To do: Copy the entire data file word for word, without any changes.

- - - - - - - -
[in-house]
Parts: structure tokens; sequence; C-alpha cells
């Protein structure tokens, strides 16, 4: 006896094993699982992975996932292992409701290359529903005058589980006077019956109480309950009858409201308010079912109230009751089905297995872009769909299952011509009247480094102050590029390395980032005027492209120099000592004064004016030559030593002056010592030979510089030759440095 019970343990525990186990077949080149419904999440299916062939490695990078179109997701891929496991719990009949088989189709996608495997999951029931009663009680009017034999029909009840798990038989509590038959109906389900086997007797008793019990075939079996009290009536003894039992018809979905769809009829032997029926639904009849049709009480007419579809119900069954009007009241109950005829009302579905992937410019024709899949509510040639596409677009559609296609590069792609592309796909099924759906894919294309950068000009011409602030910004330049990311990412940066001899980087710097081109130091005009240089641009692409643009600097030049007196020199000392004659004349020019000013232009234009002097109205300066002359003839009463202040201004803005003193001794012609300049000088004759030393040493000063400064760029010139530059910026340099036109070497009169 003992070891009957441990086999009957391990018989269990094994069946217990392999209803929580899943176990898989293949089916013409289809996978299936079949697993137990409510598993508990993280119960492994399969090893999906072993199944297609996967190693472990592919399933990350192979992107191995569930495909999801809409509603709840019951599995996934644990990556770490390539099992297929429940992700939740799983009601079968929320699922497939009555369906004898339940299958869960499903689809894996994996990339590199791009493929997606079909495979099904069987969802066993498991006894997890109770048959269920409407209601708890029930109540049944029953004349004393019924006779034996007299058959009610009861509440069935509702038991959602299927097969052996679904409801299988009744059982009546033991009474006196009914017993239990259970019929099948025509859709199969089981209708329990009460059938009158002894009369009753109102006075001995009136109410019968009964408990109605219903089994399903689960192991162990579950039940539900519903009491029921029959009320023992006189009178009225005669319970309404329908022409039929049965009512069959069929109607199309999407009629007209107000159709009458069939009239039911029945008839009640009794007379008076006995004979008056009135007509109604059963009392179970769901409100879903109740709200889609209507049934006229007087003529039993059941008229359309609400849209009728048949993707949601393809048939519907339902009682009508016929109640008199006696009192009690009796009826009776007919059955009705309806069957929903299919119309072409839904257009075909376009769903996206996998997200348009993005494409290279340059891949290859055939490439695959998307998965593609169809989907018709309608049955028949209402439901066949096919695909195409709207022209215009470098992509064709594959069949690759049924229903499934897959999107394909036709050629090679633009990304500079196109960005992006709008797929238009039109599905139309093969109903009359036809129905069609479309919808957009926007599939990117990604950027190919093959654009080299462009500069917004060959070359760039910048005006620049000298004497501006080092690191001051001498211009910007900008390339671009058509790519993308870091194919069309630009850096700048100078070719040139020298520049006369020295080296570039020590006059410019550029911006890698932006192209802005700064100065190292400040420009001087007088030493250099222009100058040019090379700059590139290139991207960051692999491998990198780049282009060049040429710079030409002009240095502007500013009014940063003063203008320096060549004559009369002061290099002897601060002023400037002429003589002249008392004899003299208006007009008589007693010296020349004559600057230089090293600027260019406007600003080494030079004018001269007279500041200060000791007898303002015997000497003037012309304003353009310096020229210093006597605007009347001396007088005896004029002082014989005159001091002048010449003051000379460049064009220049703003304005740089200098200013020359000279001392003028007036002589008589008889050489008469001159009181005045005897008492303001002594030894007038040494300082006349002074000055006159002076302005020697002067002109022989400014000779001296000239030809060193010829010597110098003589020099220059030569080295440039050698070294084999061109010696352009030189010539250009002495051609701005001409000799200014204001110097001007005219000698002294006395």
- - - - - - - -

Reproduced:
[in-house]
Parts: structure tokens; sequence; C-alpha cells
């Protein structure tokens, strides 16, 4: 006896094993699982992975996932292992409701290359529903005058589980006077019956109480309950009858409201308010079912109230009751089905297995872009769909299952011509009247480094102050590029390395980032005027492209120099000592004064004016030559030593002056010592030979510089030759440095 019970343990525990186990077949080149419904999440299916062939490695990078179109997701891929496991719990009949088989189709996608495997999951029931009663009680009017034999029909009840798990038989509590038959109906389900086997007797008793019990075939079996009290009536003894039992018809979905769809009829032997029926639904009849049709009480007419579809119900069954009007009241109950005829009302579905992937410019024709899949509510040639596409677009559609296609590069792609592309796909099924759906894919294309950068000009011409602030910004330049990311990412940066001899980087710097081109130091005009240089641009692409643009600097030049007196020199000392004659004349020019000013232009234009002097109205300066002359003839009463202040201004803005003193001794012609300049000088004759030393040493000063400064760029010139530059910026340099036109070497009169 003992070891009957441990086999009957391990018989269990094994069946217990392999209803929580899943176990898989293949089916013409289809996978299936079949697993137990409510598993508990993280119960492994399969090893999906072993199944297609996967190693472990592919399933990350192979992107191995569930495909999801809409509603709840019951599995996934644990990556770490390539099992297929429940992700939740799983009601079968929320699922497939009555369906004898339940299958869960499903689809894996994996990339590199791009493929997606079909495979099904069987969802066993498991006894997890109770048959269920409407209601708890029930109540049944029953004349004393019924006779034996007299058959009610009861509440069935509702038991959602299927097969052996679904409801299988009744059982009546033991009474006196009914017993239990259970019929099948025509859709199969089981209708329990009460059938009158002894009369009753109102006075001995009136109410019968009964408990109605219903089994399903689960192991162990579950039940539900519903009491029921029959009320023992006189009178009225005669319970309404329908022409039929049965009512069959069929109607199309999407009629007209107000159709009458069939009239039911029945008839009640009794007379008076006995004979008056009135007509109604059963009392179970769901409100879903109740709200889609209507049934006229007087003529039993059941008229359309609400849209009728048949993707949601393809048939519907339902009682009508016929109640008199006696009192009690009796009826009776007919059955009705309806069957929903299919119309072409839904257009075909376009769903996206996998997200348009993005494409290279340059891949290859055939490439695959998307998965593609169809989907018709309608049955028949209402439901066949096919695909195409709207022209215009470098992509064709594959069949690759049924229903499934897959999107394909036709050629090679633009990304500079196109960005992006709008797929238009039109599905139309093969109903009359036809129905069609479309919808957009926007599939990117990604950027190919093959654009080299462009500069917004060959070359760039910048005006620049000298004497501006080092690191001051001498211009910007900008390339671009058509790519993308870091194919069309630009850096700048100078070719040139020298520049006369020295080296570039020590006059410019550029911006890698932006192209802005700064100065190292400040420009001087007088030493250099222009100058040019090379700059590139290139991207960051692999491998990198780049282009060049040429710079030409002009240095502007500013009014940063003063203008320096060549004559009369002061290099002897601060002023400037002429003589002249008392004899003299208006007009008589007693010296020349004559600057230089090293600027260019406007600003080494030079004018001269007279500041200060000791007898303002015997000497003037012309304003353009310096020229210093006597605007009347001396007088005896004029002082014989005159001091002048010449003051000379460049064009220049703003304005740089200098200013020359000279001392003028007036002589008589008889050489008469001159009181005045005897008492303001002594030894007038040494300082006349002074000055006159002076302005020697002067002109022989400014000779001296000239030809060193010829010597110098003589020099220059030569080295440039050698070294084999061109010696352009030189010539250009002495051609701005001409000799200014204001110097001007005219000698002294006395």